drug deaths america

Drug Crisis is Pushing Up Death Rates for Virtually All Ethnic Groups of Americans

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More Americans are Finding Themselves in Rehab

A keen survey of stats from the U.S. Center for Disease Control and Prevention reveals that the spike in death rates is majorly attributable to alcohol addictions and drug overdoses. Granted, there is a variety of factors contributing to this spike, but opioids have been singled out as the major cause. Addicts are reportedly abusing prescription opioids, heroin, and synthetic drugs such as carfentanil and fentanyl. These drugs are extremely potent and deadly. Quite unfortunately, that is what drug addicts crave. The dealers are playing along too. Recently, a dealer was nabbed in Massachusetts and after checking his phone, he’d sent a text message to a partner that read: ‘We do not want to kill them, but we only want to bring them to that point.’

Experts agree that Fentanyl is the deadliest in the combination of drugs that are increasing the death toll among Americans. Michael Botticelli, a director of the Grayken Center for Addiction Medicine, says that Fentanyl is much more formidable than morphine or heroin, and users might not realize it is in their system. The drug is unbelievably fast-acting.

A coroner recently testified before Senate and broke the damning news that among African-Americans, deaths have doubled, and it is all due to Fentanyl, a synthetic opioid that users often prefer to combine with cocaine. The coroner, Mr. Thomas Gilson, further noted that dealers deliberately laced cocaine with Fentanyl in a bid to introduce the drug into the African-American population.

The dire effects of opioid and alcohol addictions also manifest in a worrying increase in homicide incidents among young blacks.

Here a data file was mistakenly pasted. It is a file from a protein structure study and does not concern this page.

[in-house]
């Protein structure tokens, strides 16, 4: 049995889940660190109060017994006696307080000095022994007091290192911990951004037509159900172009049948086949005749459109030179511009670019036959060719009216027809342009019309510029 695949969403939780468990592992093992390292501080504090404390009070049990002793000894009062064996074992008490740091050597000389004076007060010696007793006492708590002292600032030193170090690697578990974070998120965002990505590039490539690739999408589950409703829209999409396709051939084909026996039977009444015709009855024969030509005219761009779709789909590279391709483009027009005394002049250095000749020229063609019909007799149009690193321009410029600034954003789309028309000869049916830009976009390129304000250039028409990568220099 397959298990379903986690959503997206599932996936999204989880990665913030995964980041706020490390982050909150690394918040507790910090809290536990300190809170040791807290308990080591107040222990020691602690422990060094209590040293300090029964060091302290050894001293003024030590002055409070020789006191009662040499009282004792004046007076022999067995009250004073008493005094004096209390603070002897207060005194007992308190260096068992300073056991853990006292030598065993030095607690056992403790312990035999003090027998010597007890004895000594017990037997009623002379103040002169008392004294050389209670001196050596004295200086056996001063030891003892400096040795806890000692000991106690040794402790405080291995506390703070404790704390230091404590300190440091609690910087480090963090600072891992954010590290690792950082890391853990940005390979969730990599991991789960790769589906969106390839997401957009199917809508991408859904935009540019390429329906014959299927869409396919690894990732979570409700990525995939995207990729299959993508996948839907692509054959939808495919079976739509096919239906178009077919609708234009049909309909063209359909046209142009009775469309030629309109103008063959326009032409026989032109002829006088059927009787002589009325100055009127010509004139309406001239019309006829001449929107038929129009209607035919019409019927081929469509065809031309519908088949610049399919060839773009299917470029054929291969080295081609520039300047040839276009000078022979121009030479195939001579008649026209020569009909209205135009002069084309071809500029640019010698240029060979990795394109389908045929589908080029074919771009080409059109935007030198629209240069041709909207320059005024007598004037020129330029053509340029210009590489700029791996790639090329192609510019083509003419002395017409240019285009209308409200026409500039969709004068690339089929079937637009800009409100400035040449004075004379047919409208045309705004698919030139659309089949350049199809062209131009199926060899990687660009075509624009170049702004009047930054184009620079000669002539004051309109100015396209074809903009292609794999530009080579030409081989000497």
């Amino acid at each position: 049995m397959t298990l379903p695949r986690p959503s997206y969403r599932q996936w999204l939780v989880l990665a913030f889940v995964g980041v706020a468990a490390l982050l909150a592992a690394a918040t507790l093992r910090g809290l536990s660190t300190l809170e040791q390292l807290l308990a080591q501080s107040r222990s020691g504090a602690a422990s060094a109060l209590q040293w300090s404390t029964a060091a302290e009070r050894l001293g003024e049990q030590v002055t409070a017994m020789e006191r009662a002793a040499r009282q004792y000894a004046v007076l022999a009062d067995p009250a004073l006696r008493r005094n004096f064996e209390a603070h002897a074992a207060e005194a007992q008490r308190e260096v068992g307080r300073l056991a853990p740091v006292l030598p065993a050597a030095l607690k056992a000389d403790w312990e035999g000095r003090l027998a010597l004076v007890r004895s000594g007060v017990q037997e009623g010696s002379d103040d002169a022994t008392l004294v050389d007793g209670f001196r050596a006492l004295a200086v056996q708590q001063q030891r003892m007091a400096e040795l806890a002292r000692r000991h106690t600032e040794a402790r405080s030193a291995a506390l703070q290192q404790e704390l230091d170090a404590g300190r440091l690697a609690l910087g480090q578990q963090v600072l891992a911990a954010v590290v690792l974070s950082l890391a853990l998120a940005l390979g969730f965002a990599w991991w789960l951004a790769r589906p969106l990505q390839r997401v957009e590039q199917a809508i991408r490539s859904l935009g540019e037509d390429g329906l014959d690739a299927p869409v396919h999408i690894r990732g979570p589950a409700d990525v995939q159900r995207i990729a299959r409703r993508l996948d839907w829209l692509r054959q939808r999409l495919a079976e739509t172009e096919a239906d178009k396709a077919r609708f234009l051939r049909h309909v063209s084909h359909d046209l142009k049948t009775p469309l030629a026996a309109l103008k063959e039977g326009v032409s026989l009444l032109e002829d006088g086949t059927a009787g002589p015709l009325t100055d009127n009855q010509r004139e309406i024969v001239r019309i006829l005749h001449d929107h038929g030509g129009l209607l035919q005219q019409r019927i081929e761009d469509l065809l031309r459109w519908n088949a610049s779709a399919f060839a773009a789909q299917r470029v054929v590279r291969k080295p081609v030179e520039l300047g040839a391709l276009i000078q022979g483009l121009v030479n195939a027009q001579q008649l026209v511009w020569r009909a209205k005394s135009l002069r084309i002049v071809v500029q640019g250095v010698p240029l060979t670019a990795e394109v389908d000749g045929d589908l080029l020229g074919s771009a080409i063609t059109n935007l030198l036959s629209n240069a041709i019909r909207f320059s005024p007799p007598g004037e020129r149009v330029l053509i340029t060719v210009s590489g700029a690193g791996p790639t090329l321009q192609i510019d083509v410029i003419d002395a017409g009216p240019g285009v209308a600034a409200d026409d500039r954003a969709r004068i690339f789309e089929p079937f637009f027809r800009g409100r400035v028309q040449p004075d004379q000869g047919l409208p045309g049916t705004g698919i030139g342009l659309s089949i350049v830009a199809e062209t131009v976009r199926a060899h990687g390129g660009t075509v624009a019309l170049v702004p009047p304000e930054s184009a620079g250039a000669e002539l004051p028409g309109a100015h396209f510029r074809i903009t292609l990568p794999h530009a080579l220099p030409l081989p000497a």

Widespread Abuse of Drugs Among all Racial and Ethnic Groups

The trend is not confined to any particular ethnic, class, gender, or geographical group: it is widespread. A Washington Post analysis indicates that the death rate has gone up by four percent, whites by twelve percent, Hispanics by seven percent, and Native Americans by eighteen percent. The increase among Asian Americans is marginal and, therefore, negligible. The overall increase in the death rate is eight percent.

This increase is evident in virtually every state. From the turn of this century, only a paltry ten states experienced a fast-rising death rate for people between the ages 25 and 44 i.e. Kentucky, West Virginia, New Hampshire, North Dakota, Oklahoma, Montana, and Wyoming. These states are predominantly white.

However, from 2010 to 2015, thirty-three states evince a worrying trend of rising death tolls attributed to the drug menace. The death rates have gone up by a few notches, i.e. ten deaths per a hundred thousand people between the ages twenty-five and forty-four, in the thirty-three states, roping in the Midwest Rust Belt and the entire New England. Very few are seeking the drug treatment they desperately need. In Indiana, the death rate rose by thirty-one per a hundred thousand people. But there is some bit of good news, at least in the District of Columbia and Hawaii, where the death rate is taking a precipitous plunge.

The unprecedented increase in death rates across America followed a short reprieve just before 2010 when death rates had been going down for blacks, whites, and Hispanics in cities and metropolitan places. But after 2010, the rates started a steep climb.

Leandris Liburd, a CDC Office of Minority Health director, notes that the stats are disconcerting: we do not want to see increasing death rates for any racial, ethnic, or age group,’ he said. He further notes that multiple factors could account for the rise in mortality, but opioids take the lion’s share of the blame.

A Solution to the Drug Menace

But what is the solution? A crackdown on addicts, users, and dealers? Josh Sharfstein, a director of Bloomberg America Health Initiative, avers that this crisis is taking a toll on communities and the national economy. However, he asserts, a criminal, moral, or judgmental approach will not ameliorate the problem- it will only block effective solutions. What he says is important, especially in the backdrop of pockets of opposition to effective solutions by dissidents who think addicts and drug users should be thrown behind bars.

Therefore, there is an urgent need for stakeholders to devise long-lasting and effective solutions to mitigate the crisis. Ideally, death rates should be taking a nosedive, especially thanks to the technological strides the world has made in the last few decades.

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